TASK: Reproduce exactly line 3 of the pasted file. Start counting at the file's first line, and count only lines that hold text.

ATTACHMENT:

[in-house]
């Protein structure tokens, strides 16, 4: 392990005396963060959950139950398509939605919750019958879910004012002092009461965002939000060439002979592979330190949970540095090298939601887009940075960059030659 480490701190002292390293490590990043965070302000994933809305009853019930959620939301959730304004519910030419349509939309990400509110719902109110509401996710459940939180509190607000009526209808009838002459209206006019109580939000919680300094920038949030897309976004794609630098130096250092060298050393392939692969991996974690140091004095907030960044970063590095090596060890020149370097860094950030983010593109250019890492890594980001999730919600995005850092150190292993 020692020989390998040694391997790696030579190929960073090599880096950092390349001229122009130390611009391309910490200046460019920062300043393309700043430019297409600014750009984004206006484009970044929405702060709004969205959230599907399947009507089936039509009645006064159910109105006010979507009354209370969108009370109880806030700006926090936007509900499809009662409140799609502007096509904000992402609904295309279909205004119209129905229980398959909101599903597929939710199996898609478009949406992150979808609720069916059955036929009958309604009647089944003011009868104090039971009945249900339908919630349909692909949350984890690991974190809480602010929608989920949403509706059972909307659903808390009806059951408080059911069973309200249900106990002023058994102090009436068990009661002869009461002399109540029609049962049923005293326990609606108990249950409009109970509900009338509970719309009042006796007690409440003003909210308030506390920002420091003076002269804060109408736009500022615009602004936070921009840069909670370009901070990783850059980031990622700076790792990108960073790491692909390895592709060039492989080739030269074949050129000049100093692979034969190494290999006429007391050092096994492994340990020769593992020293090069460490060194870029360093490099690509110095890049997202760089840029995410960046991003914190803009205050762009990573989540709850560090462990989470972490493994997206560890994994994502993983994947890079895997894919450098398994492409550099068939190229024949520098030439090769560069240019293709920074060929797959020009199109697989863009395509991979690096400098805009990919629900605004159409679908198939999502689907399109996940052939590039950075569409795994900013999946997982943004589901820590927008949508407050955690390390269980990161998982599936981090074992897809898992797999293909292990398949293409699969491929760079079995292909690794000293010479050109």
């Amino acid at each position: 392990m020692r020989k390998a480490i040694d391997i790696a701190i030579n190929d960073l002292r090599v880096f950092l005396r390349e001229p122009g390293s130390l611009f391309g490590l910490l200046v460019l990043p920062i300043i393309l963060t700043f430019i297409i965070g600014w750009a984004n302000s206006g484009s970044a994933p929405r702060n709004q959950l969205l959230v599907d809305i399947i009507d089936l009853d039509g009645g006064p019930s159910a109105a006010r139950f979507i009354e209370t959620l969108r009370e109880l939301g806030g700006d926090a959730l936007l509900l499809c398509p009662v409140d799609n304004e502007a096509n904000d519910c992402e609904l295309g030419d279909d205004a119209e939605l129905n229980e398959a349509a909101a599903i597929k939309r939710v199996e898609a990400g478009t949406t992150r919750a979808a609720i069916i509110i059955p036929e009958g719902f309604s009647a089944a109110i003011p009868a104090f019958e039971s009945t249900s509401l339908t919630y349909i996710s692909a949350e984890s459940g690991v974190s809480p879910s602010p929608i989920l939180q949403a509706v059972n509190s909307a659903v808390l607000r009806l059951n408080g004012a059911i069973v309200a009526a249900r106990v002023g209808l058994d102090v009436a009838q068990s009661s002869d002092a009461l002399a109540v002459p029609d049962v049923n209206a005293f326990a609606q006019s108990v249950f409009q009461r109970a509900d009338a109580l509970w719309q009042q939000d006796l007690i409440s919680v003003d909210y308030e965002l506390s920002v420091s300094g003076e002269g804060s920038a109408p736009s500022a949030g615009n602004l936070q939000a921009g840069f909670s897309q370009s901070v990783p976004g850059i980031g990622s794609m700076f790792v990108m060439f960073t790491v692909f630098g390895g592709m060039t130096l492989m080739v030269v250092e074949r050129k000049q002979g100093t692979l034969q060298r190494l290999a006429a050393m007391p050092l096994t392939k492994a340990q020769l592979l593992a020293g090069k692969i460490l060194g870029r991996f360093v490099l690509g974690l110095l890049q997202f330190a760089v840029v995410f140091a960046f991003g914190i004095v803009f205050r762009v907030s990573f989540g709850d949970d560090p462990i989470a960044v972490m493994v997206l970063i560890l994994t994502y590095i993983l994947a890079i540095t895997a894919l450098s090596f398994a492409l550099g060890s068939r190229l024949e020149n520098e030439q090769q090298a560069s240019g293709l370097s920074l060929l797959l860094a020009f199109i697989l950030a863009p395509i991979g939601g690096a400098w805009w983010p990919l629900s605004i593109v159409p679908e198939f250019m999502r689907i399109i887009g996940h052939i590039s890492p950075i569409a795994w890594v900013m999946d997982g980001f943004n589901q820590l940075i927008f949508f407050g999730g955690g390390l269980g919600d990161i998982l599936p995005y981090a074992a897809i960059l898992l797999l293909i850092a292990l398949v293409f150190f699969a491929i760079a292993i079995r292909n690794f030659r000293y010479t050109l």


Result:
């Amino acid at each position: 392990m020692r020989k390998a480490i040694d391997i790696a701190i030579n190929d960073l002292r090599v880096f950092l005396r390349e001229p122009g390293s130390l611009f391309g490590l910490l200046v460019l990043p920062i300043i393309l963060t700043f430019i297409i965070g600014w750009a984004n302000s206006g484009s970044a994933p929405r702060n709004q959950l969205l959230v599907d809305i399947i009507d089936l009853d039509g009645g006064p019930s159910a109105a006010r139950f979507i009354e209370t959620l969108r009370e109880l939301g806030g700006d926090a959730l936007l509900l499809c398509p009662v409140d799609n304004e502007a096509n904000d519910c992402e609904l295309g030419d279909d205004a119209e939605l129905n229980e398959a349509a909101a599903i597929k939309r939710v199996e898609a990400g478009t949406t992150r919750a979808a609720i069916i509110i059955p036929e009958g719902f309604s009647a089944a109110i003011p009868a104090f019958e039971s009945t249900s509401l339908t919630y349909i996710s692909a949350e984890s459940g690991v974190s809480p879910s602010p929608i989920l939180q949403a509706v059972n509190s909307a659903v808390l607000r009806l059951n408080g004012a059911i069973v309200a009526a249900r106990v002023g209808l058994d102090v009436a009838q068990s009661s002869d002092a009461l002399a109540v002459p029609d049962v049923n209206a005293f326990a609606q006019s108990v249950f409009q009461r109970a509900d009338a109580l509970w719309q009042q939000d006796l007690i409440s919680v003003d909210y308030e965002l506390s920002v420091s300094g003076e002269g804060s920038a109408p736009s500022a949030g615009n602004l936070q939000a921009g840069f909670s897309q370009s901070v990783p976004g850059i980031g990622s794609m700076f790792v990108m060439f960073t790491v692909f630098g390895g592709m060039t130096l492989m080739v030269v250092e074949r050129k000049q002979g100093t692979l034969q060298r190494l290999a006429a050393m007391p050092l096994t392939k492994a340990q020769l592979l593992a020293g090069k692969i460490l060194g870029r991996f360093v490099l690509g974690l110095l890049q997202f330190a760089v840029v995410f140091a960046f991003g914190i004095v803009f205050r762009v907030s990573f989540g709850d949970d560090p462990i989470a960044v972490m493994v997206l970063i560890l994994t994502y590095i993983l994947a890079i540095t895997a894919l450098s090596f398994a492409l550099g060890s068939r190229l024949e020149n520098e030439q090769q090298a560069s240019g293709l370097s920074l060929l797959l860094a020009f199109i697989l950030a863009p395509i991979g939601g690096a400098w805009w983010p990919l629900s605004i593109v159409p679908e198939f250019m999502r689907i399109i887009g996940h052939i590039s890492p950075i569409a795994w890594v900013m999946d997982g980001f943004n589901q820590l940075i927008f949508f407050g999730g955690g390390l269980g919600d990161i998982l599936p995005y981090a074992a897809i960059l898992l797999l293909i850092a292990l398949v293409f150190f699969a491929i760079a292993i079995r292909n690794f030659r000293y010479t050109l």